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The Red Badge of Courage by Stephen Crane and Other Civil War Stories

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Some war stories seem to romanticize and glorify war. The Red Badge of Courage isn't one of them. I consider this story, published in 1895, the quintessential Civil War novel and one of the great works of American literature from the nineteenth century. Set on an unnamed battlefield, 18 year old Union soldier Henry Fleming confronts his fears head on after doubting his courage in battle. Grim, unsettling and serious as a heart attack, this gem of a novel is much more than a war story told around a campfire. It is a story of morality, duty, and honor wrapped in prose that, though archaic and dated, describes fear until the foreboding tone seems concrete and viable.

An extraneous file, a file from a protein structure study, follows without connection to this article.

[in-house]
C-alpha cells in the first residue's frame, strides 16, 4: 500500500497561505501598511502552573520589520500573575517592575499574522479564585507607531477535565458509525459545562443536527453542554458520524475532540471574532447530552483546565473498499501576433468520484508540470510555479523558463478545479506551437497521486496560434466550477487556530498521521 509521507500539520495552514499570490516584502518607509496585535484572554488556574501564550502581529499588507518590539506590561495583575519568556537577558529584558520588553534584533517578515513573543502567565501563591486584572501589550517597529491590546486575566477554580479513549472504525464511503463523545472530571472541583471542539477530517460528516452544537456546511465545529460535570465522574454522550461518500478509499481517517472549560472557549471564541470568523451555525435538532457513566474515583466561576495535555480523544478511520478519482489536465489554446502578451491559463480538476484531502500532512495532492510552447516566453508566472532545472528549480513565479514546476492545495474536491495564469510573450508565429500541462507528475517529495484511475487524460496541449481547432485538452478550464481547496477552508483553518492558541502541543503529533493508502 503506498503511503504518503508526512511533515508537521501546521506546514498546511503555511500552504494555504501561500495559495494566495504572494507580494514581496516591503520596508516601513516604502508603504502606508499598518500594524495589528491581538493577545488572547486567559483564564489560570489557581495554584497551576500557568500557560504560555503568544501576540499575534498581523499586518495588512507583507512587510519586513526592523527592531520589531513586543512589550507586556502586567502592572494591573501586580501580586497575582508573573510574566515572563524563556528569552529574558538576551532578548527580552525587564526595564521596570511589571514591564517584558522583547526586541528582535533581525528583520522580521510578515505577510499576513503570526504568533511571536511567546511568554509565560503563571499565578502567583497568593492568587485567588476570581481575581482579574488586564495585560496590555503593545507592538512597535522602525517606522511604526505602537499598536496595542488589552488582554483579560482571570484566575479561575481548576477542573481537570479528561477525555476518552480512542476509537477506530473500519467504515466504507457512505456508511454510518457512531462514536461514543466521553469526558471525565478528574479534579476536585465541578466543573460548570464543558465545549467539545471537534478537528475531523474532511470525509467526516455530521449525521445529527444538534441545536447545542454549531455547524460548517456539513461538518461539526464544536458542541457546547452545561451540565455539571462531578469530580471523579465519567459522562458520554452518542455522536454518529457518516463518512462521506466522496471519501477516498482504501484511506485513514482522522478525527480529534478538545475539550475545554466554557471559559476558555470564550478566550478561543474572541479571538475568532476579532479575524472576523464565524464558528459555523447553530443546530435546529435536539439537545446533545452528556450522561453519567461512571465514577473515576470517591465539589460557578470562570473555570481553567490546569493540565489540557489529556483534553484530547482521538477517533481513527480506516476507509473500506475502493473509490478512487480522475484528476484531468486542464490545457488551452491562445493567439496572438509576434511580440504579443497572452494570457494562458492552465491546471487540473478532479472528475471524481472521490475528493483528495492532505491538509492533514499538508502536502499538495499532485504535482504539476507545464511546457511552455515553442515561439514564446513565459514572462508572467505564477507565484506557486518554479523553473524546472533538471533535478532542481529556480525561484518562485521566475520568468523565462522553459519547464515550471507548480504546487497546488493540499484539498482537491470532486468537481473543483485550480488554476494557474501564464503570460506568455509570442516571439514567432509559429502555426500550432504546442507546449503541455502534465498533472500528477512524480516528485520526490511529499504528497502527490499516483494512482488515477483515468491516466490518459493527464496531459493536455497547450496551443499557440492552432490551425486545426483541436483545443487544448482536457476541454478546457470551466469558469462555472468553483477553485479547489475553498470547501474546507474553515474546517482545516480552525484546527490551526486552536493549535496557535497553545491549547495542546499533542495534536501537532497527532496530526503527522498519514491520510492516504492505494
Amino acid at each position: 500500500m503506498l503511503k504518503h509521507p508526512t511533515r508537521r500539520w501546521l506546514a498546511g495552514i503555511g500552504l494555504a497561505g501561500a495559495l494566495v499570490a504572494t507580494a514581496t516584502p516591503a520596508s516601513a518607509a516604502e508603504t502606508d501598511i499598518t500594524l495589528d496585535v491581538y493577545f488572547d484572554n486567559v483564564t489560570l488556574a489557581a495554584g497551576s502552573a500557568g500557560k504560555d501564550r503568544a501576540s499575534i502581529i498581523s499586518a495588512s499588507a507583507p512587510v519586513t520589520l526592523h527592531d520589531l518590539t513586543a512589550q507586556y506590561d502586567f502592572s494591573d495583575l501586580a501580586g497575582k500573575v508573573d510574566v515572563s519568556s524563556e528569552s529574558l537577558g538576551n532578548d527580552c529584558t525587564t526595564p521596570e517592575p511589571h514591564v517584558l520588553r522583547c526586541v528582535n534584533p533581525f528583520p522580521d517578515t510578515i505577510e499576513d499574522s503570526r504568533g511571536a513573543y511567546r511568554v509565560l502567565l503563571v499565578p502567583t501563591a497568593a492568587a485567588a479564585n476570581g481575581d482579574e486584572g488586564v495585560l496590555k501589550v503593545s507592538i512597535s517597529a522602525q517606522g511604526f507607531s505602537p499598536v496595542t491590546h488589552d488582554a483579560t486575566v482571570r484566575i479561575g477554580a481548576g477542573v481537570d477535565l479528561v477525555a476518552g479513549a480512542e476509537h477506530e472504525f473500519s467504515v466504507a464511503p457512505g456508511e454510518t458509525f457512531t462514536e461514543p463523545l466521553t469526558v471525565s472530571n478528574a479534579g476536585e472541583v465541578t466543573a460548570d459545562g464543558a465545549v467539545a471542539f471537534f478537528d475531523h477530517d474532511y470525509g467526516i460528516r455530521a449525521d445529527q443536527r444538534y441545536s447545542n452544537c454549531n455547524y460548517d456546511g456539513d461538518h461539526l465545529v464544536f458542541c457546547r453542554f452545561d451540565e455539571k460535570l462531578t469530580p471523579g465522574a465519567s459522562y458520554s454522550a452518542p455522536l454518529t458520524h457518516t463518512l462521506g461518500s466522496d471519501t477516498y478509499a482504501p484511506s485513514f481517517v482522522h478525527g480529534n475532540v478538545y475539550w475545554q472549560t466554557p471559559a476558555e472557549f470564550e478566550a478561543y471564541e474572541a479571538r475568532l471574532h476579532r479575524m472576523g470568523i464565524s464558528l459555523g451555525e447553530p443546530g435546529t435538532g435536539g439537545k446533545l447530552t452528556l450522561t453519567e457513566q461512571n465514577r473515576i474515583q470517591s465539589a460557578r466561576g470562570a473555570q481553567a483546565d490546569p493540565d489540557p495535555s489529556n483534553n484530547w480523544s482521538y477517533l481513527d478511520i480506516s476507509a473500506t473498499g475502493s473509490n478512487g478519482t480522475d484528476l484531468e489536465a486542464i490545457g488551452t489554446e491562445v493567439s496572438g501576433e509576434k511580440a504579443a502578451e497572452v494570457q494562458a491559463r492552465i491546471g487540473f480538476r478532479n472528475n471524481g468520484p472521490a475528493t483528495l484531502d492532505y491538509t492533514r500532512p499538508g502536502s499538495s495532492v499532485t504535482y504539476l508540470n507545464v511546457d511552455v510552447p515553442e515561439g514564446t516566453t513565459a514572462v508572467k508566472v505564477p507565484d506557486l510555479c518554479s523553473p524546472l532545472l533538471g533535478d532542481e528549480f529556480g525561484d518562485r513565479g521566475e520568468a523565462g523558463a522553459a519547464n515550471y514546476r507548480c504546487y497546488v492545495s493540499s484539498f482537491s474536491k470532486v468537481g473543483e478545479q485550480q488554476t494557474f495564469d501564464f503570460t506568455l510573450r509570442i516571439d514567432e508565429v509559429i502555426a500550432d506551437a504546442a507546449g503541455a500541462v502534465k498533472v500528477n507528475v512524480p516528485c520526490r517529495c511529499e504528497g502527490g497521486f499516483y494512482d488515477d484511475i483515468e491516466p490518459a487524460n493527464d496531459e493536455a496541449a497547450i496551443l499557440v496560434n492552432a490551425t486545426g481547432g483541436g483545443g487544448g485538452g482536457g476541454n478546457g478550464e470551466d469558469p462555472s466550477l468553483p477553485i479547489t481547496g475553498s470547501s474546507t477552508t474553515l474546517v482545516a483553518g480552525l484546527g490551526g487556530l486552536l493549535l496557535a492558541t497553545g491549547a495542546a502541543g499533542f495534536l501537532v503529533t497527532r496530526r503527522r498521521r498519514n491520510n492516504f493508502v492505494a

If you are interested in other awesome works of fiction with a Civil War setting, why not read the book that spawned the classic film Gone with the Wind.

For a truly remarkable short story set during the war, I recommend An Occurence at Owl Creek Bridge. As a Confederate sympathizer is being prepared to be hung by the Union army at Owl Creek Bridge, an elaborate escape to freedom occurs, or does it? This enthralling short story by famed recluse and all around nasty guy Ambrose Bierce was published in 1890 and influenced a powerful short film that became a Twilight Zone episode in 1962.

Submitted by Dan@Central



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This page contains a single entry from the blog posted on October 11, 2010 8:59 AM.

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